Is it more dangerous to eat take out or do your own shopping? So far, the infection seems to be spreading from person to person contact more than through eating contaminated food. The main risk factor is proximity to other people, so inasmuch as you have a higher chance of coming in contact with other people outside your own home, picking up food is a higher risk than having it delivered or cooking it yourself. That being said, I plan to shop for myself when we need food, although they say to make fewer trips for more supplies, so I’m keeping a running list and don’t plan to go out until I find a critical shortage of something vital.
Our local Meijer has now closed from 10 pm until 8:00 am at night for deep cleaning and restocking, but it has also started having special hours for essential service workers and senior citizens: Monday and Wednesdays essential service workers can shop from 7:00-8:00 am (before the general public), and Tuesday and Thursday senior citizens have a special 7:00-8:00 am shopping time. My oldest brother, who is now 80, said he felt a little flattered to be carded to prove he’s actually 65 or older in California, where they have a similar policy. SO, if you go early on Monday or Wednesday, be sure you can prove you’re an essential worker, and if you go early Tuesday or Thursday, be sure you can prove you’re at least 65! If you’re not sure there are any special hours where you live, call and ask!! Keep 6 feet away from any other shopper. At Meijer, I hear that they’ve taped lines on the floor to keep shoppers 6 feet apart.
Hand sanitizers (if you can get them, which I can’t!) aren’t necessary at home, but they are useful when you’re in public to use after touching a screen, using your credit card, handling shopping carts, and before re-entering your car or house. I’ve only been out once, but I wore rubber gloves and used a disinfectant spray to sanitize everything I had touched: keys, steering wheel, door handles, touch screens, credit card, driver’s license, etc.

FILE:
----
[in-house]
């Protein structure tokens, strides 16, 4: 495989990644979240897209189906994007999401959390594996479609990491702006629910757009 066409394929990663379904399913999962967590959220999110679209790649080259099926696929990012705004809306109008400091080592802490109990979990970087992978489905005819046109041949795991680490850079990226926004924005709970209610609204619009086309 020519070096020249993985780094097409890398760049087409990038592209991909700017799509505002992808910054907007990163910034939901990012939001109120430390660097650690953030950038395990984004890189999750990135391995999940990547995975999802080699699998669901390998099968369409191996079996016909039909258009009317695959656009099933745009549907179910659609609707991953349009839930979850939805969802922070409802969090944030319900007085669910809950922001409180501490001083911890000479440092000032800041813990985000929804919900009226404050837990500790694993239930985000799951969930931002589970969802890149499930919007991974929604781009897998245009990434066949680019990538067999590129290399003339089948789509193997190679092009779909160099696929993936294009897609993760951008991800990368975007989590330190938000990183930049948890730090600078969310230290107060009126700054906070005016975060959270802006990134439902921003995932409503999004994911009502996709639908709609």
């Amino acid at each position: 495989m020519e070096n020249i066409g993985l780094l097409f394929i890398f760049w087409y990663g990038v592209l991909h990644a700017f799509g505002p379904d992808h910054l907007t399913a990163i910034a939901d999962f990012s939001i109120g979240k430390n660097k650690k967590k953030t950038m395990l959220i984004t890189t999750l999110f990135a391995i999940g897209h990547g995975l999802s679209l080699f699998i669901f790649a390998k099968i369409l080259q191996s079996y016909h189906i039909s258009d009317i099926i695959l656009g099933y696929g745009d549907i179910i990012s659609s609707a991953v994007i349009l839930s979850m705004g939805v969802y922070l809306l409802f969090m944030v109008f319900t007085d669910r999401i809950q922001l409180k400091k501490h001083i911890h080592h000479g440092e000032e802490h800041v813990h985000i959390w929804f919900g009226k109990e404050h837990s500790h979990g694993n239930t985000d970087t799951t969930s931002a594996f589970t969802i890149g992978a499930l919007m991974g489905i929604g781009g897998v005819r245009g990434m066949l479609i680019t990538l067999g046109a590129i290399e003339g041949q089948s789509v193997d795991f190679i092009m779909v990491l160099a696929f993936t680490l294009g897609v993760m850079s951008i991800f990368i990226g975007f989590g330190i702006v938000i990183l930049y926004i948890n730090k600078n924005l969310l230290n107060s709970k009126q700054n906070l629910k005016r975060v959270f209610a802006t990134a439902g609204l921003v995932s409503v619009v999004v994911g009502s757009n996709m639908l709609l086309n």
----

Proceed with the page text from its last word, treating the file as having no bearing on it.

What about preparing your food after it comes in through your door? For that matter, what about mail, or even people? The general wisdom is to treat everything as potentially contaminated. Disinfect your keys, steering wheel, and door handles. Let non perishables (like mail, packages, and canned goods) rest for several days before processing them. Wash your hands after carrying in groceries and supplies, sanitize packaging if you can or transfer fresh produce to clean containers after washing and drying them carefully. I’ve read this rule of thumb: “Clean, separate, cook, chill.”
What about the cooking process? Wash your hands before, during, and after cooking. So far, there’s no peer-reviewed article that gives time and temperature standards, but the suggestion at this time is 149°F (65°C) for 3 minutes (FOR YOUR INTERNAL FOOD TEMPERATURE, not your heating source). There is a “danger zone” for all foods generally: Bacteria thrives between 41°F-135°F, so no food should be kept between those temperatures for more than 4 hours before eating.
This isn’t about food, but I thought it was worth adding as a P.S. since Alan and I have both been quite sick, and I’m guessing some of you have been too. How long are you or your loved ones still considered contagious? According to the CDC, if you’ve had classic flu symptoms that include fever, coughing, sneezing, congestion, or shortness of breath but haven’t been tested for COVID-19, then stay home for at least 72 hours after your fever clears and for at least 7 days from the first sign of symptoms. This has been the case for both Alan and me, and there is not available testing in Michigan unless you’re so ill you probably need to be hospitalized, which has (very thankfully) not been true of us, although we’re into our second week, and our symptoms also included bad headaches, achiness, bronchitis, extremely low energy, and diarrhea (for me).
If you have tested positive for COVID-19 but haven’t been hospitalized, then the CDC recommends home isolation (i.e. staying in a designated sick room in your home with minimal contact with other people) until your fever and symptoms have cleared and two tests taken 24 hours apart both return negative results. I’m not sure where in America we have the luxury of such testing, but that’s the theory! By these standards, Alan and I are still both possibly contagious, either to share our flu or COVID-19. Before too long, there’s a rumor that they will be able to test retrospectively to see if a person has antibodies for COVID-19, which would indicate that they did have COVID but have recovered. That will be helpful for those who are trying to keep our civilization in tact while the old and infirm are still trying to shelter in place and the young people are trying to keep the economy from collapsing!